Mbappe’s teammate at the reigning champions, midfielder Aurelian Tchouameni, is starting to make a name for himself at Real Madrid and will be integrant to Didier Deschamps’ plans for France. Canada’s Alphonso Davies has been already a crucial part of Bayern Munchen’s success and will make his debut in the tournament, while Japan’s Takefusa Kubo is nicknamed the “Japanese Messi” for a reason.

Spain has Pedri and Gavi, two worthy successors for Xavi and Iniesta, England will rely more and more on Jude Bellingham, who has been unstoppable both in the Bundesliga and in the UEFA Champions League for Borussia Dortmund, while Brazil’s Vinicius Junior is already a huge star for Real Madrid and will rightfully take his place in the “Selecao” come November and December in Qatar.

Highest scoring World Cup in 40 years?

The trend in terms of goals scored per match has been upward in the last major tournaments, with 2.78 goals per match scored at the UEFA EURO 2020, an uptick of 0.66 goals from the previous edition of the European flagship tournament. At the FIFA World Cup, the last two editions, in 2014 and 2018, brought the highest scoring tournaments since 1994, with an average of 2.67 scored goals per game and 2.64 scored goals per game respectively.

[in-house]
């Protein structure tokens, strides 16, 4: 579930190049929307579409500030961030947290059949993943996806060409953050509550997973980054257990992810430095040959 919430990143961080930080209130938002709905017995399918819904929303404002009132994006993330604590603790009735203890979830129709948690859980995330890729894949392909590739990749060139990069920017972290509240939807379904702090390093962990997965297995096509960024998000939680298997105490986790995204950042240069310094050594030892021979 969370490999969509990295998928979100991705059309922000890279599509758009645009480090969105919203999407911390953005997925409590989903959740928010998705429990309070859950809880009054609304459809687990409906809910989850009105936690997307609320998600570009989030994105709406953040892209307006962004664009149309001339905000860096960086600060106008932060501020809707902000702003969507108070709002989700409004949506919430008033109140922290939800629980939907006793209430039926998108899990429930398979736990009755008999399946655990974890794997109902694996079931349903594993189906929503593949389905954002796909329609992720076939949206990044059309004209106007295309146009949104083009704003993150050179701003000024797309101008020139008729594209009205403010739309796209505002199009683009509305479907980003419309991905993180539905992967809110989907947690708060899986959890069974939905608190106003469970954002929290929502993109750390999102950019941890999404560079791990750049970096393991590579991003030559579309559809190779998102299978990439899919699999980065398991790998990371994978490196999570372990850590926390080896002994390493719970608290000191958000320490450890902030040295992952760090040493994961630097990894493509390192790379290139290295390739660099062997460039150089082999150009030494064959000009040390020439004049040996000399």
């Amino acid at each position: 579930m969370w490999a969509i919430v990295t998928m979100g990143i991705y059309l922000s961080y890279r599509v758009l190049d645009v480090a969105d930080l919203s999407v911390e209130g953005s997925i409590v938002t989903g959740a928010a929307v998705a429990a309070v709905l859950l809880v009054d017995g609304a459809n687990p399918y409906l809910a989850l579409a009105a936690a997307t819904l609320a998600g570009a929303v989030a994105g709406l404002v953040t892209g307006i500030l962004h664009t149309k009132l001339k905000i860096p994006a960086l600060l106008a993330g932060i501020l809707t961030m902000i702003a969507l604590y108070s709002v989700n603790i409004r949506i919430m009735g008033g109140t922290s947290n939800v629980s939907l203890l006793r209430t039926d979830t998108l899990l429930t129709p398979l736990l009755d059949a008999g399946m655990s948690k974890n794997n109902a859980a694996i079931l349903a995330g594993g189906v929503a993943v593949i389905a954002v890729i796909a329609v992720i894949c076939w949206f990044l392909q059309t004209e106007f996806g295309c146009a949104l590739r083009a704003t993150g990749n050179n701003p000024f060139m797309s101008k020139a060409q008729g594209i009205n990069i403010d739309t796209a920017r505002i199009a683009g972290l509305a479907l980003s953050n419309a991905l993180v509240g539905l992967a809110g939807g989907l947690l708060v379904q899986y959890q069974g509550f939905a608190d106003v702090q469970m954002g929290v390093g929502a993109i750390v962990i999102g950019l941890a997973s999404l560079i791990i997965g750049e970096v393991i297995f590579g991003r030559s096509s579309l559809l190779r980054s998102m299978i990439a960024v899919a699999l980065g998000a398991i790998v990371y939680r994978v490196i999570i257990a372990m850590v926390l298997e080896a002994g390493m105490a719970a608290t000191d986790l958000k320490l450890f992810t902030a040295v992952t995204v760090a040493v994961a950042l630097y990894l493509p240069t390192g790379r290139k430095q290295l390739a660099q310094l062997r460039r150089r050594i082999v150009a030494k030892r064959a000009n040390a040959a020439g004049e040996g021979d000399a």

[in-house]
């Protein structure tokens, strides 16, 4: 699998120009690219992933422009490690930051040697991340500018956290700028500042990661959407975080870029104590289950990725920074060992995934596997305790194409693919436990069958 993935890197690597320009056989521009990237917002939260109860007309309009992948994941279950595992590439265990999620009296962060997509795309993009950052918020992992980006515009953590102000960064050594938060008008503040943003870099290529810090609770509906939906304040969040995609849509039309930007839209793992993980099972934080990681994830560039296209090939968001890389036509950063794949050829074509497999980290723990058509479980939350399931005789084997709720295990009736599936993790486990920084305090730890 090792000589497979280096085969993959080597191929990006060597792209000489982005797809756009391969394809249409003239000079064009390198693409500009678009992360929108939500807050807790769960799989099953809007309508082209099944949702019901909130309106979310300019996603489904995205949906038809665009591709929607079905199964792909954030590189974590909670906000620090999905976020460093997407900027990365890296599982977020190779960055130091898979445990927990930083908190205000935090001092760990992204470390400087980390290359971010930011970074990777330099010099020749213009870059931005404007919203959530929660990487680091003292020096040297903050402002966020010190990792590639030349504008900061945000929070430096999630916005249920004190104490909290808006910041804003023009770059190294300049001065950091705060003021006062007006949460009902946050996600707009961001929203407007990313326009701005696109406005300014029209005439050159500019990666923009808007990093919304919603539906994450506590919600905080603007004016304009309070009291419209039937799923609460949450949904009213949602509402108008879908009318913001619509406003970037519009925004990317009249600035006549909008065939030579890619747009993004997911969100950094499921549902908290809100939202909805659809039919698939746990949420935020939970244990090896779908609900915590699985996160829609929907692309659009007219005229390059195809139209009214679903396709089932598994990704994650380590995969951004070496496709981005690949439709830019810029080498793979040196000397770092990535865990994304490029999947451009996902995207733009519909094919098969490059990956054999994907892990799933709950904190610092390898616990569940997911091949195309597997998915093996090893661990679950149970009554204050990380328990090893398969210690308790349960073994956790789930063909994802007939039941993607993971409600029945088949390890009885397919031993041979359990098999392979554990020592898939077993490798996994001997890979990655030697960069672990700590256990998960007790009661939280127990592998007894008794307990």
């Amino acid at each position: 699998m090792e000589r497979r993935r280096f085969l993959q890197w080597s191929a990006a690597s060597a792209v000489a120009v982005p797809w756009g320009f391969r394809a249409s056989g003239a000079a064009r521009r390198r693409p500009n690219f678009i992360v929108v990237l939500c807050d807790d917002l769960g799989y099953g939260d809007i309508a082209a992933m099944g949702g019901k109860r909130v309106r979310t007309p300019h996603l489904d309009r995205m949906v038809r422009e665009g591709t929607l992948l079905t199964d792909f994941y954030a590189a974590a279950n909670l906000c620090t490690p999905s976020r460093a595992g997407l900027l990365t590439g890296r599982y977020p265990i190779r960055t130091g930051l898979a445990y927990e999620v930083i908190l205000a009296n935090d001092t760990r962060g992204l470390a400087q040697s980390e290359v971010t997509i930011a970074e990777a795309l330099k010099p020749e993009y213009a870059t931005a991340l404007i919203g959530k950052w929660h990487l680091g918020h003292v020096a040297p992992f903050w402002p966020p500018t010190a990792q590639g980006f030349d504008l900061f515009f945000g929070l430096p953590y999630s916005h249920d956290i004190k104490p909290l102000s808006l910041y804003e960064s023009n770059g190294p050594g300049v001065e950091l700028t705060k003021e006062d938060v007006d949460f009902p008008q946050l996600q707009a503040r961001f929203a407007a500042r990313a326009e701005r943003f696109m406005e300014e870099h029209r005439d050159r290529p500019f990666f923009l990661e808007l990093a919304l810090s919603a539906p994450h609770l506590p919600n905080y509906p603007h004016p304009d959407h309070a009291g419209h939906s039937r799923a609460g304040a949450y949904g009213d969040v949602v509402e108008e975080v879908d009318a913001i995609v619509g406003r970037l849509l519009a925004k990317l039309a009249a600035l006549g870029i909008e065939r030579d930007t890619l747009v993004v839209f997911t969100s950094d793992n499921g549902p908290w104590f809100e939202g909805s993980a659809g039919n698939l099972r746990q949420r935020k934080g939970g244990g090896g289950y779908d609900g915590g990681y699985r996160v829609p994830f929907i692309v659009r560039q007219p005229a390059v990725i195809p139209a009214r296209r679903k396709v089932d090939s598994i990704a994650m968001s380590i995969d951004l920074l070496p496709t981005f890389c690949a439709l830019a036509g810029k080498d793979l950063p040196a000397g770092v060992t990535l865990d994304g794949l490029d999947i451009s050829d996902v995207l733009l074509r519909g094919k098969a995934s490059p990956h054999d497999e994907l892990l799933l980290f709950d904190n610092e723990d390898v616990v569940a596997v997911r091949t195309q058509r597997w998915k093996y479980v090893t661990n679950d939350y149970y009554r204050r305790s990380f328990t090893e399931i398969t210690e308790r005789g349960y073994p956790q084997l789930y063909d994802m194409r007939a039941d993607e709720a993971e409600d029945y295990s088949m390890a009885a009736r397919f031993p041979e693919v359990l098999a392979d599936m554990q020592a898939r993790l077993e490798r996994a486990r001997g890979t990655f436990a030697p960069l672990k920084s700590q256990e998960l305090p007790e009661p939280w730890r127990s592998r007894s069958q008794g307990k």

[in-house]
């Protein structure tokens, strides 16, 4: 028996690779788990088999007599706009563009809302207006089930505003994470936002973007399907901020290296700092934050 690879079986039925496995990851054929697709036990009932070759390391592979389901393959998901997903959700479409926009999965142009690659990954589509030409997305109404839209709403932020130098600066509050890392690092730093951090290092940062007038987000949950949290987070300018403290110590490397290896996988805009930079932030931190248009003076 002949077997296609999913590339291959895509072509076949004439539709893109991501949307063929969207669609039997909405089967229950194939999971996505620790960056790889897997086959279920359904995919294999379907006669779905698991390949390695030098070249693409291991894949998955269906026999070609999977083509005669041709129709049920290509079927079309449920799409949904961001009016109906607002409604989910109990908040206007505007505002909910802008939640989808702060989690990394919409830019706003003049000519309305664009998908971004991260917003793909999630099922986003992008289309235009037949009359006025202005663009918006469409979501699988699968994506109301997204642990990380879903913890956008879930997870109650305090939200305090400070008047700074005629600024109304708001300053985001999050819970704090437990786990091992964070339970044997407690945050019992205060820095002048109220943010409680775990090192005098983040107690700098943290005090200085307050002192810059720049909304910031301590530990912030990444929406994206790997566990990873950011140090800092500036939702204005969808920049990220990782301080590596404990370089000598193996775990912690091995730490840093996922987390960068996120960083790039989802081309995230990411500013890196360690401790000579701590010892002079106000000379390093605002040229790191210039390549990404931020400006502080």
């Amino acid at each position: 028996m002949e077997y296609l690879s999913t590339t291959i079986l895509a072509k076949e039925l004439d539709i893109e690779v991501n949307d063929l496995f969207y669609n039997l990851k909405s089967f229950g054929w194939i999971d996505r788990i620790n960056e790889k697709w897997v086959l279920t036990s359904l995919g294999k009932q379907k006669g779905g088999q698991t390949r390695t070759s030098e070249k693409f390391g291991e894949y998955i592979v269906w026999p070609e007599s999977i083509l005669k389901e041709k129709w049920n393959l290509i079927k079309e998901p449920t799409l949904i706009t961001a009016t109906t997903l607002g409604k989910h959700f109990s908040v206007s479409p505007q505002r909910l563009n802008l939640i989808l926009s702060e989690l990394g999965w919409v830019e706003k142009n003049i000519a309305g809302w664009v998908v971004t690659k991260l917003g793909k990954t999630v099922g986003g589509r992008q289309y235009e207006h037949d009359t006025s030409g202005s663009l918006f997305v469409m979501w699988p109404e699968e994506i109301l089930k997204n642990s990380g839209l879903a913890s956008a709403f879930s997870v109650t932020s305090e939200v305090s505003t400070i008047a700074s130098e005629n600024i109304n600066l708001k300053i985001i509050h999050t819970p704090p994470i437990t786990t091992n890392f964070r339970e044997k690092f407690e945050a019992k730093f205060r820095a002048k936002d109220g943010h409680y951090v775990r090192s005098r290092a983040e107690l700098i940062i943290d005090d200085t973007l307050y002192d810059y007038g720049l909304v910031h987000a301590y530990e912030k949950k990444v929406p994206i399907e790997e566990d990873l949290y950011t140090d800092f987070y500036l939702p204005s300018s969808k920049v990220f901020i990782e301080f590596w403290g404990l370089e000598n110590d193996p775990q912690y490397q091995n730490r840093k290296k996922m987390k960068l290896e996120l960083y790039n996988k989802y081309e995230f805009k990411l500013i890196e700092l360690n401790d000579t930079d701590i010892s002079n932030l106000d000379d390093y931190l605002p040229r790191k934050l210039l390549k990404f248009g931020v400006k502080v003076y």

As the emphasis has been even higher on the attack in the past seasons in the major leagues throughout the world and the game’s pace has been even higher, there is no reason to believe that the next edition of the FIFA World Cup will not be an exciting one, with a record output for the last tournaments to be recorded.

With a plethora of stars ready for kickoff, excellent attacking players, and creative midfielders to shine, the competition is poised for a new look and for plenty of goals to be scored, but the record set in 1954, with 5.38 scored goals per game, is definitely not going to be broken. However, if the output from the previous EURO is to be preserved, this could be the highest-scoring World Cup since 1982.

State of the art stadiums

Take the 2010 FIFA World Cup for example, with the buzzing vuvuzelas, which have been also adopted on other continents after the completion of the tournament. Or the majestic setting of the 2014 FIFA World Cup final in the luxurious and historical Maracana. However, Qatar 2022 will surely be a tournament that is going to rewrite the history of the competition, with state-of-the-art arenas, ready to fulfil even the pickiest clients.

The eight stadiums which will host the 2022 FIFA World Cup – built especially for the tournament – are in a radius of 40 kilometres, which will surely enhance the mobility of the fans present at the competition to cheer for their team. Three 40.000-seaters were tailor-made for the World Cup, as well as three stadiums with a capacity of 45.000.

The jewel in the crown will be the rightfully named “Lusail Iconic Stadium”, inaugurated on 9 September 2022, which will also host the final of the competition on 18 December.